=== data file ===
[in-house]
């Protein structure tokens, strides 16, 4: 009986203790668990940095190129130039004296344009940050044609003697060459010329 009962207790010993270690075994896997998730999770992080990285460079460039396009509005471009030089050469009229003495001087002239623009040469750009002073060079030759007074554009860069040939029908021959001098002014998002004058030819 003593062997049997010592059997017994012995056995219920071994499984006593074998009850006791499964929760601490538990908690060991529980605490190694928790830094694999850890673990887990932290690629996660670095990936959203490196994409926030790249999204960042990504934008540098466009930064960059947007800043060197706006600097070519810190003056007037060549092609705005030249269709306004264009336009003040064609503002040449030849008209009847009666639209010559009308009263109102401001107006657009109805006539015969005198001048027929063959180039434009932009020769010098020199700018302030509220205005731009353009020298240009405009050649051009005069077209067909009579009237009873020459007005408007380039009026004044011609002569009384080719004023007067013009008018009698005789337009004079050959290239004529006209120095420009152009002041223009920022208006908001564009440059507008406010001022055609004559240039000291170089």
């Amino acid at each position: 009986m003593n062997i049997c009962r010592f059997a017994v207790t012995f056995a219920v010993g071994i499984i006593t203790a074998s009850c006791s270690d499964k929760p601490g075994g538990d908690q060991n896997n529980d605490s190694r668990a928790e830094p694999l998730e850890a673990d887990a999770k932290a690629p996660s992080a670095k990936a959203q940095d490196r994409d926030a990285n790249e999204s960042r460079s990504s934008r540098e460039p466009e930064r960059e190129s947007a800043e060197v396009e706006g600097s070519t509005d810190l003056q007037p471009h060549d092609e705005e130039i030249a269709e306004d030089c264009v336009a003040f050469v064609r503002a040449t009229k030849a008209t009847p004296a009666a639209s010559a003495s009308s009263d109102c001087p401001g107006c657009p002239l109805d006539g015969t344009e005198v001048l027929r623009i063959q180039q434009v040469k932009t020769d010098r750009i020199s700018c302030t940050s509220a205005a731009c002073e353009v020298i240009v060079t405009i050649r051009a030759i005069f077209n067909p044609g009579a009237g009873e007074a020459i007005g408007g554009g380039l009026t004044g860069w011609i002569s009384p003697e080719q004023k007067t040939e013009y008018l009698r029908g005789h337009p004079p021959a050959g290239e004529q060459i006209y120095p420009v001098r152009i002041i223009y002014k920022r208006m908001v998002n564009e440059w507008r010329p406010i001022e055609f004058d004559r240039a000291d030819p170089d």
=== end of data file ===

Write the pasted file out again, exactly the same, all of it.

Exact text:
[in-house]
């Protein structure tokens, strides 16, 4: 009986203790668990940095190129130039004296344009940050044609003697060459010329 009962207790010993270690075994896997998730999770992080990285460079460039396009509005471009030089050469009229003495001087002239623009040469750009002073060079030759007074554009860069040939029908021959001098002014998002004058030819 003593062997049997010592059997017994012995056995219920071994499984006593074998009850006791499964929760601490538990908690060991529980605490190694928790830094694999850890673990887990932290690629996660670095990936959203490196994409926030790249999204960042990504934008540098466009930064960059947007800043060197706006600097070519810190003056007037060549092609705005030249269709306004264009336009003040064609503002040449030849008209009847009666639209010559009308009263109102401001107006657009109805006539015969005198001048027929063959180039434009932009020769010098020199700018302030509220205005731009353009020298240009405009050649051009005069077209067909009579009237009873020459007005408007380039009026004044011609002569009384080719004023007067013009008018009698005789337009004079050959290239004529006209120095420009152009002041223009920022208006908001564009440059507008406010001022055609004559240039000291170089």
């Amino acid at each position: 009986m003593n062997i049997c009962r010592f059997a017994v207790t012995f056995a219920v010993g071994i499984i006593t203790a074998s009850c006791s270690d499964k929760p601490g075994g538990d908690q060991n896997n529980d605490s190694r668990a928790e830094p694999l998730e850890a673990d887990a999770k932290a690629p996660s992080a670095k990936a959203q940095d490196r994409d926030a990285n790249e999204s960042r460079s990504s934008r540098e460039p466009e930064r960059e190129s947007a800043e060197v396009e706006g600097s070519t509005d810190l003056q007037p471009h060549d092609e705005e130039i030249a269709e306004d030089c264009v336009a003040f050469v064609r503002a040449t009229k030849a008209t009847p004296a009666a639209s010559a003495s009308s009263d109102c001087p401001g107006c657009p002239l109805d006539g015969t344009e005198v001048l027929r623009i063959q180039q434009v040469k932009t020769d010098r750009i020199s700018c302030t940050s509220a205005a731009c002073e353009v020298i240009v060079t405009i050649r051009a030759i005069f077209n067909p044609g009579a009237g009873e007074a020459i007005g408007g554009g380039l009026t004044g860069w011609i002569s009384p003697e080719q004023k007067t040939e013009y008018l009698r029908g005789h337009p004079p021959a050959g290239e004529q060459i006209y120095p420009v001098r152009i002041i223009y002014k920022r208006m908001v998002n564009e440059w507008r010329p406010i001022e055609f004058d004559r240039a000291d030819p170089d």